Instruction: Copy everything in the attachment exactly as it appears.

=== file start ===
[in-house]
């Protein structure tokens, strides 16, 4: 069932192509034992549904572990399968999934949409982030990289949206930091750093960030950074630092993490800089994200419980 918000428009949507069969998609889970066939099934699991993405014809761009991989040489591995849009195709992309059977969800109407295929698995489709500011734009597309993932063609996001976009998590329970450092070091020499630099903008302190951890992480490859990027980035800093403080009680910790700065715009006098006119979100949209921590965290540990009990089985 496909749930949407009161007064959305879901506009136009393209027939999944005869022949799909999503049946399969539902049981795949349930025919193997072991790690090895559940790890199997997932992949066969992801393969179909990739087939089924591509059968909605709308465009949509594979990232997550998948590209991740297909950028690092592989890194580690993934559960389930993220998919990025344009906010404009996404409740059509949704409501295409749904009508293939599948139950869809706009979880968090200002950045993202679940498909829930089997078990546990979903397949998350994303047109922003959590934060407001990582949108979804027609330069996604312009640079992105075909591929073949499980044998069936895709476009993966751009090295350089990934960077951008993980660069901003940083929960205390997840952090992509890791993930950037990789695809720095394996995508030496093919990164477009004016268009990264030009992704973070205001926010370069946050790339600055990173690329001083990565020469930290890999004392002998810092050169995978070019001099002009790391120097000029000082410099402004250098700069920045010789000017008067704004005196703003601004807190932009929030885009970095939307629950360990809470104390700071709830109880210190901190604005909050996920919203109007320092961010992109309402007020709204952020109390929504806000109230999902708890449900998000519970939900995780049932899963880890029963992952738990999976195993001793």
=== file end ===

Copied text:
[in-house]
């Protein structure tokens, strides 16, 4: 069932192509034992549904572990399968999934949409982030990289949206930091750093960030950074630092993490800089994200419980 918000428009949507069969998609889970066939099934699991993405014809761009991989040489591995849009195709992309059977969800109407295929698995489709500011734009597309993932063609996001976009998590329970450092070091020499630099903008302190951890992480490859990027980035800093403080009680910790700065715009006098006119979100949209921590965290540990009990089985 496909749930949407009161007064959305879901506009136009393209027939999944005869022949799909999503049946399969539902049981795949349930025919193997072991790690090895559940790890199997997932992949066969992801393969179909990739087939089924591509059968909605709308465009949509594979990232997550998948590209991740297909950028690092592989890194580690993934559960389930993220998919990025344009906010404009996404409740059509949704409501295409749904009508293939599948139950869809706009979880968090200002950045993202679940498909829930089997078990546990979903397949998350994303047109922003959590934060407001990582949108979804027609330069996604312009640079992105075909591929073949499980044998069936895709476009993966751009090295350089990934960077951008993980660069901003940083929960205390997840952090992509890791993930950037990789695809720095394996995508030496093919990164477009004016268009990264030009992704973070205001926010370069946050790339600055990173690329001083990565020469930290890999004392002998810092050169995978070019001099002009790391120097000029000082410099402004250098700069920045010789000017008067704004005196703003601004807190932009929030885009970095939307629950360990809470104390700071709830109880210190901190604005909050996920919203109007320092961010992109309402007020709204952020109390929504806000109230999902708890449900998000519970939900995780049932899963880890029963992952738990999976195993001793």